Commercially printed documents such as business cards, postcards, and flyers are usually printed on paper larger than the final document size. The products are then cut down to size. When printing on a large press, slight paper shifting can occur and minor nudges can happen when the blade hits the paper during the trimming process. If your printed materials are designed to have ink print all the way to the edge, you need to include what is called “bleed” in the printing industry. Bleed ensures that even if the paper is nudged 1/32 of an inch, you don’t end up with a fine white line at the edge of your document.
Bleed refers to the graphics that extend beyond the final document trim size. The extra space provided by the bleed makes sure that the graphics will reach to the edge of the page after the product is cut to size. We have set up a tutorial below to show you how to set up your own document bleed settings so you can be certain that your prints will be completed to your exact specifications.
We recommend using professional design software, such as InDesign or Illustrator so that you can set up your page using the system tools to designate the document size and the bleed size, so that when you save your final file, the software will place the crop marks. Manual line drawn crop marks can result in inaccuracies on the press.
1. Open Adobe InDesign, Go to File > New > Document (or press “Ctrl + N”)
2. A New Document dialog box will open. Enter the size you need for your document (in this case, we are setting up a generic business card. Click the “More Options” button to reveal the bleed and slug section.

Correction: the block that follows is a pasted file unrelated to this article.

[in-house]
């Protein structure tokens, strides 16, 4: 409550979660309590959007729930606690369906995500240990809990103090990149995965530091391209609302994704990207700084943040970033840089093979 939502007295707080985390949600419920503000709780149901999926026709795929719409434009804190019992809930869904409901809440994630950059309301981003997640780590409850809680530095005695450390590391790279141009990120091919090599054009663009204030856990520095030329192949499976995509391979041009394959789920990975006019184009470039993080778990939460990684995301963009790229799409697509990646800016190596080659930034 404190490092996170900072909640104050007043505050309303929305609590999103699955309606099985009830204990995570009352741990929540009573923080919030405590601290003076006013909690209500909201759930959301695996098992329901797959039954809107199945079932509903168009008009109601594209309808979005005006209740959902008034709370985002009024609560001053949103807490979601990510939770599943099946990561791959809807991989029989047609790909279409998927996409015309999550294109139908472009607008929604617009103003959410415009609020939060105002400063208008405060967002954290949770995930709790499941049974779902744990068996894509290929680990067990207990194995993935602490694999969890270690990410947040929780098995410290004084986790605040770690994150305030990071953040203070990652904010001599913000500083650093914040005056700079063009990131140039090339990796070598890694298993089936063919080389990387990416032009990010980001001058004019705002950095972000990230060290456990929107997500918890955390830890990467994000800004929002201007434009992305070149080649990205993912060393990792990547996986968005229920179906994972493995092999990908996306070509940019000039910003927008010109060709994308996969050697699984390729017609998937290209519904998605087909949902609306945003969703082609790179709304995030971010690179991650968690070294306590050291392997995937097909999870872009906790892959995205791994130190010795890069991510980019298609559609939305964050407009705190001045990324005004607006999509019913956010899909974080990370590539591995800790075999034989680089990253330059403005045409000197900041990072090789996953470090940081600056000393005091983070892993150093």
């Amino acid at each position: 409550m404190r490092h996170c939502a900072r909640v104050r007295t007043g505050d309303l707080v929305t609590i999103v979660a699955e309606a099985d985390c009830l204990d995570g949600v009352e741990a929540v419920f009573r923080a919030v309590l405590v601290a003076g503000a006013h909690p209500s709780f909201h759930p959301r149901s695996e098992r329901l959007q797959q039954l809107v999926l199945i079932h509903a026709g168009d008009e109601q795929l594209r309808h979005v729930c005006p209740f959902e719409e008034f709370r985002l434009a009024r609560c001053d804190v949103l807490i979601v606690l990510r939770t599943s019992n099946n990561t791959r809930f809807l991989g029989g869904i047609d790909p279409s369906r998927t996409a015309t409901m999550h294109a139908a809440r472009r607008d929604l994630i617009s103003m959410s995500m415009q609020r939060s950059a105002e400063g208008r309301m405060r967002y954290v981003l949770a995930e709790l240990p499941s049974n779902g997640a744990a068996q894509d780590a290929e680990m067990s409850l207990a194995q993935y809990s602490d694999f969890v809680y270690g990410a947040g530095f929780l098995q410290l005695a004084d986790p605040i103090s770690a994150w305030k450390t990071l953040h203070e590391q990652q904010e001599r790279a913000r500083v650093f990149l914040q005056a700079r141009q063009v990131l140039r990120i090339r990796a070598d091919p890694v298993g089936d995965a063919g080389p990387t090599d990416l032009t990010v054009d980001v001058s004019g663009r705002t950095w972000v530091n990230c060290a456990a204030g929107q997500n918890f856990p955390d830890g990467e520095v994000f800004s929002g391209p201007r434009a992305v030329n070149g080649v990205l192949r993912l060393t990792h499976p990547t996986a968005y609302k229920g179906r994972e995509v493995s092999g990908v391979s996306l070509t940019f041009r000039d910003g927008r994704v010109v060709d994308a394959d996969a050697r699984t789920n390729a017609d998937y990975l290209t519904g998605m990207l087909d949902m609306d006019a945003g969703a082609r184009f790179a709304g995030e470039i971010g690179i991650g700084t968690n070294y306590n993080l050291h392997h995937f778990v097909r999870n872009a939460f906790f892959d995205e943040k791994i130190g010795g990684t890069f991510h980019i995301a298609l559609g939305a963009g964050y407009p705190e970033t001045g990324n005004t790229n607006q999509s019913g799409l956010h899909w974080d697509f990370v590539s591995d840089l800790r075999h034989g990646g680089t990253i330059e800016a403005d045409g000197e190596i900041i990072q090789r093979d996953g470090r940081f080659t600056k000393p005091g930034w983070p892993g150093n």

3. Click the link icon next to the bleed fields to link the bleed size. This will ensure that your bleed area is equal on each side of the document. Even if your design does not require bleed on all four sides, your document should still be set up with equal bleed on all edges.
4. Add a minimum of 1/8th inch of bleed. It’s always a good idea to check with your print provider in case they have different bleed requirements.
5. Click the “Ok” button to open the new document.
6. In the new document, the red line is the outside of the bleed area. The black line is the trim or the edge of the printed piece. The area between both sets of lines is the bleed.
7. Add your text and graphics to the document. As a general rule, keep text and important graphics 1/8th inch from the trim lines to ensure that they won’t be affected by any minor machine nudges.
8. Expand the background graphics to the edge of the bleed area.
9. You can preview your document by pressing “w” which allows you to see the document exactly as it will print.
10. When you are finished editing the graphics and text and you have saved your InDesign file, click File > Export (or press “Ctrl + E”)
11. A dialog box will appear asking you to save your document. Pick a file location and click “Save.”
12. An “Export Adobe PDF” dialog box will open. Click the “Marks and Bleeds” category on the left column.
13. Make sure the box next to “Use Document Bleed Settings” is checked (if this item is missed, you will only save the contents on the inside of the trim lines). Checking the “Crop Marks” box will allow you to see where the printer will cut on the document.
14. Click “Export” to finish the process.
15. Find and open your new PDF to make sure everything looks correct (The best part is that the crop marks can be removed easily in the PDF format in case the print technician needs to make adjustments).
When you are done reviewing your PDF, it is ready to send to the printer. The print technician will be grateful that you are so well-versed in setting up your documents too! If you have a custom job that requires a more detailed bleed setting, don’t be afraid to ask your print provider for advice. At United Reprographics, we’re always happy to work with your project each step of the way.